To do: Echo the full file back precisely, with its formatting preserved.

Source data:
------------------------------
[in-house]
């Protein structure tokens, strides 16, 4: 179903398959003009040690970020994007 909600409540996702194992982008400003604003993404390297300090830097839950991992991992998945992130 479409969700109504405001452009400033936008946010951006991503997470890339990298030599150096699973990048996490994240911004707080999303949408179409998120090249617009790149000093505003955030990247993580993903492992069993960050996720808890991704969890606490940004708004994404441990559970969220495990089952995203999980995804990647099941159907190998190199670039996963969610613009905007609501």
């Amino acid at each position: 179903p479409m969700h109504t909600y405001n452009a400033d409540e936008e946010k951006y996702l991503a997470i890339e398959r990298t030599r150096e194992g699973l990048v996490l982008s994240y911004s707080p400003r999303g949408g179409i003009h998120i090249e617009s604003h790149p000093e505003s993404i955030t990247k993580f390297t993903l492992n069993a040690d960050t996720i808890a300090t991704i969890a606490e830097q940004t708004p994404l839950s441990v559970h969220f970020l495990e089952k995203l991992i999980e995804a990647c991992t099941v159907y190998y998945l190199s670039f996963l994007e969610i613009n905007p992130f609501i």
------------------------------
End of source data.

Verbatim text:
[in-house]
């Protein structure tokens, strides 16, 4: 179903398959003009040690970020994007 909600409540996702194992982008400003604003993404390297300090830097839950991992991992998945992130 479409969700109504405001452009400033936008946010951006991503997470890339990298030599150096699973990048996490994240911004707080999303949408179409998120090249617009790149000093505003955030990247993580993903492992069993960050996720808890991704969890606490940004708004994404441990559970969220495990089952995203999980995804990647099941159907190998190199670039996963969610613009905007609501």
């Amino acid at each position: 179903p479409m969700h109504t909600y405001n452009a400033d409540e936008e946010k951006y996702l991503a997470i890339e398959r990298t030599r150096e194992g699973l990048v996490l982008s994240y911004s707080p400003r999303g949408g179409i003009h998120i090249e617009s604003h790149p000093e505003s993404i955030t990247k993580f390297t993903l492992n069993a040690d960050t996720i808890a300090t991704i969890a606490e830097q940004t708004p994404l839950s441990v559970h969220f970020l495990e089952k995203l991992i999980e995804a990647c991992t099941v159907y190998y998945l190199s670039f996963l994007e969610i613009n905007p992130f609501i």